No one can dispute the fact that Cary Grant is the epitome of Hollywood success, which makes it even more surprising that the actor failed his very first screen test. He was spotted by a talent scout from Fox Film Corporation in 1928, who was interested in casting him in a movie.
The opportunity, however, fell through after he failed the screen test for having too thick a neck and sporting a bowlegged walk. He may have missed his chance for stardom in the silent movie era, but once talking films became all the rage, he became a great success.
The Stage as a Second Home
Cary Grant did not have an easy childhood, and he used the stage as an escape from his problems. Although he received a scholarship to attend grammar school, he was kicked out at the age of 13, allegedly for sneaking into the girls’ bathroom. Not long after, he left home to try his luck with a comedy troupe, which played shows both in England and across the pond.
In 1927, he was cast in the Broadway musical 'Golden Dawn'. This was the beginning of his stage career, and led to other parts, which more often than not were critically acclaimed. Four years after his Broadway debut, in 1931, Grant was signed by Paramount Pictures.
A New Name
Cary Grant was born as Archibald Alexander Leach, but when he began at Paramount, the executives had some reservations about the name. One even said to him that, “Archie just doesn’t sound right in America,” prompting the actor to admit that, “It doesn’t sound particularly right in Britain, either.”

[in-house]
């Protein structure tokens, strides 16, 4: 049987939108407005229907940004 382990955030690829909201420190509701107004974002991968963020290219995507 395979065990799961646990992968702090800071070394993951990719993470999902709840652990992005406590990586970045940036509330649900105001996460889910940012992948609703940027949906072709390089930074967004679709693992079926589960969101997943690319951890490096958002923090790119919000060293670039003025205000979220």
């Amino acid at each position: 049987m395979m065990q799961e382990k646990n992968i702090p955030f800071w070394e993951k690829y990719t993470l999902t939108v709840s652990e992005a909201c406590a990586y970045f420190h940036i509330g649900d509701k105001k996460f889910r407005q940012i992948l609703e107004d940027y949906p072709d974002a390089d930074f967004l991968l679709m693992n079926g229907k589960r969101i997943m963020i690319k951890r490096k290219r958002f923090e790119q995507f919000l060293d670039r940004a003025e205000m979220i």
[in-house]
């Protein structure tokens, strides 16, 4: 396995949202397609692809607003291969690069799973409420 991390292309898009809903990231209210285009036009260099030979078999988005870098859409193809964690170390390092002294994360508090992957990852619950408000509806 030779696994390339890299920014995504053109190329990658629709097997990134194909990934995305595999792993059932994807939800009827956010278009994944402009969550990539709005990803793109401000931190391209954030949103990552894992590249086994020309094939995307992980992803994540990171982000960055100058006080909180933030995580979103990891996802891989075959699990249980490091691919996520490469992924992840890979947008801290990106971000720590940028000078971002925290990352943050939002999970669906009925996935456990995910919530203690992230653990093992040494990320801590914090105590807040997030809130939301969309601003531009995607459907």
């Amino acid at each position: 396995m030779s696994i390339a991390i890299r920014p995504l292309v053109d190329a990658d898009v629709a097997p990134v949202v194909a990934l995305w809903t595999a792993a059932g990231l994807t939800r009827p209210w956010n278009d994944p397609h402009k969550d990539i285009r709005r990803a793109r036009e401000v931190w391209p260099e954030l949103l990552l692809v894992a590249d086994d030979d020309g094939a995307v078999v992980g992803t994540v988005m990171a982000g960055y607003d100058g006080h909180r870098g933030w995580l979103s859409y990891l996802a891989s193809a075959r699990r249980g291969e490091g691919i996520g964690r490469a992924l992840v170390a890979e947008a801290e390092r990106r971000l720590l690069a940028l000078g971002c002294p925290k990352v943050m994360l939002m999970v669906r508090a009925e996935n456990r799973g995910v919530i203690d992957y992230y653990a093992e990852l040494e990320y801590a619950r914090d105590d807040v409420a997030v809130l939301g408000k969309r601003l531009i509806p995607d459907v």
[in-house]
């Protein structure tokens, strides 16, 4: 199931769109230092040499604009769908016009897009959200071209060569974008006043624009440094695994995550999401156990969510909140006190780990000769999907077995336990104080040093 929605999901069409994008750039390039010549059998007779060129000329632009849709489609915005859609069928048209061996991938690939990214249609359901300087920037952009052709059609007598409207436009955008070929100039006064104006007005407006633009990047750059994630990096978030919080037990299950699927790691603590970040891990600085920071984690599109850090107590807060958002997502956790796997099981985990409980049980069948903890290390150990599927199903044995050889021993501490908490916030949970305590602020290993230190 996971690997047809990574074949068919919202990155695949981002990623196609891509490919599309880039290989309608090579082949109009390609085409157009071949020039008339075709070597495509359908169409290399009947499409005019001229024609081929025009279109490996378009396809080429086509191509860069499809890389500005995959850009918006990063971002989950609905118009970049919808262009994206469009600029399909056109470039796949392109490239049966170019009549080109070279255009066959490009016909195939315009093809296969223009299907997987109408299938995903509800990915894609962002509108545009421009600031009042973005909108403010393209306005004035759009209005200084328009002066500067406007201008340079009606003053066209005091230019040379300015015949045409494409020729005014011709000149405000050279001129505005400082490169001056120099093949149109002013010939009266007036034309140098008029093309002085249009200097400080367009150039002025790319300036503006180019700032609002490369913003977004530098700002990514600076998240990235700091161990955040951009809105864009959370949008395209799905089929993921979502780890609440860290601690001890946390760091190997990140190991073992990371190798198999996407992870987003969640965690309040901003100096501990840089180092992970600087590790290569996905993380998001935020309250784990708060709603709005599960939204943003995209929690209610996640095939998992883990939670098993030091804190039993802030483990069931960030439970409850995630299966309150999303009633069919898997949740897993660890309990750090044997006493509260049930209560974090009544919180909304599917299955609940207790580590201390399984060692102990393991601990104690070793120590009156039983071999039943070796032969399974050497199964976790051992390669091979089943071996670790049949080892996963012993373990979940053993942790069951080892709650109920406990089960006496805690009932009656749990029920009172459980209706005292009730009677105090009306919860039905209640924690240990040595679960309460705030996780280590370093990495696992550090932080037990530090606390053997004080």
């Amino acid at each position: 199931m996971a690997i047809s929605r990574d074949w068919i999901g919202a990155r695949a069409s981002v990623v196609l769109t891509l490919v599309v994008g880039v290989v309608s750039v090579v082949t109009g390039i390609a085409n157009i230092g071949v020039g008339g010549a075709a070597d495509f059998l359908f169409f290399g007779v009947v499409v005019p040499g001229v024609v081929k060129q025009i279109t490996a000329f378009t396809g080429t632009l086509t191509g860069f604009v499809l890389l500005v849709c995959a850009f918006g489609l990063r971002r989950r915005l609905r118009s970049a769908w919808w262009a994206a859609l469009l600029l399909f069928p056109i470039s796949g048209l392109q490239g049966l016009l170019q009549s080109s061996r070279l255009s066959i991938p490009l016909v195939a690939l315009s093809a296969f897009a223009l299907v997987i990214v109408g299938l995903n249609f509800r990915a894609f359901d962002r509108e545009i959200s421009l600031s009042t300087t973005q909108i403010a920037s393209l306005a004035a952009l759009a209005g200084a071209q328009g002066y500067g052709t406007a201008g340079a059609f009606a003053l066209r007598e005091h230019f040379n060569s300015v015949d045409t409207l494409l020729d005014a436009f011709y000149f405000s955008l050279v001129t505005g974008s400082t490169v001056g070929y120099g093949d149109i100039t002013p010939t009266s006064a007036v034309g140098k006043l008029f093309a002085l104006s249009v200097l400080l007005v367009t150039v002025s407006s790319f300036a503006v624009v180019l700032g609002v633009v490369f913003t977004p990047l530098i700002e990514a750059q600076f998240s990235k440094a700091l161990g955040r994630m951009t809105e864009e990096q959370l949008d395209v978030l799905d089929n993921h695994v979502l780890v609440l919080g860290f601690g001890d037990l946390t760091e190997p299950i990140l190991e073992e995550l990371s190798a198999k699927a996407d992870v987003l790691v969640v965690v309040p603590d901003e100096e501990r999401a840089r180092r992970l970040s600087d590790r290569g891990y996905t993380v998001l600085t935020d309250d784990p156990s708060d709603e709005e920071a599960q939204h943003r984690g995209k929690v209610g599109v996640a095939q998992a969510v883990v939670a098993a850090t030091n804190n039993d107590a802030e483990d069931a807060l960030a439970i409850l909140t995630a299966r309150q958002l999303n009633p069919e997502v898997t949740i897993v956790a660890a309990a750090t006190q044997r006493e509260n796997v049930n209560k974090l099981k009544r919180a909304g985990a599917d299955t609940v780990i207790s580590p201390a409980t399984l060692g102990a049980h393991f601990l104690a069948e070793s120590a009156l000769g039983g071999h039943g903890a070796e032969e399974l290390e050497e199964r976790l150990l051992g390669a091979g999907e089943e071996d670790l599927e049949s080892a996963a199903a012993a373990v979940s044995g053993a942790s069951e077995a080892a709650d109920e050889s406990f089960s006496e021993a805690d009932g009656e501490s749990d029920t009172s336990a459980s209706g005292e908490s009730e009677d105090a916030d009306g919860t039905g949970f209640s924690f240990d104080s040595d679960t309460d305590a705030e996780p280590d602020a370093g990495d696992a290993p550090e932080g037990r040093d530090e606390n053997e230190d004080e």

The first name he came up with was “Cary Lockwood,” but the higher-ups felt it sounded too much like other stars. While going over a list of names, he stopped on Grant and the rest is tinsel town history. In 1941, Archibald Leach legally changed his name to Cary Grant.
First Time on Screen
Grant’s first movie was a comedy from 1932 titled 'This is the Night'. The film did well and was the first of many hits for the actor. He soon made a name for himself as a good looking and sophisticated leading man in such films as 'Merrily Go to Hell', 'Hot Saturday', and 'Madame Butterfly'.
In 1933, he starred alongside Mae West in the films 'She Done Him Wrong' and 'I’m No Angel'. The starlet took credit for discovering Grant, despite his appearance in several Hollywood movies previously. Unfortunately, Grant went on to face a string of box office flops which put his entire career in jeopardy.
“Most Spectacular Run Ever”
But Grant would not quit, he kept working and eventually, his career took off again, beginning with the comedy 'The Awful Truth', which was released in 1937. The films that followed were all massive hits that ended up being, according to Benjamin Schwartz, a critic for The Atlantic, “the most spectacular run ever for an actor in American pictures.”
Grant went on to star in what are considered two of the greatest comedies of all times, 'Bringing Up Baby' and 'The Philadelphia Story'. He also received critical acclaim and was nominated twice for Best Actor at the Academy Awards, once in 1941 for 'Penny Serenade', and once in 1944 for 'None but the Lonely Heart'.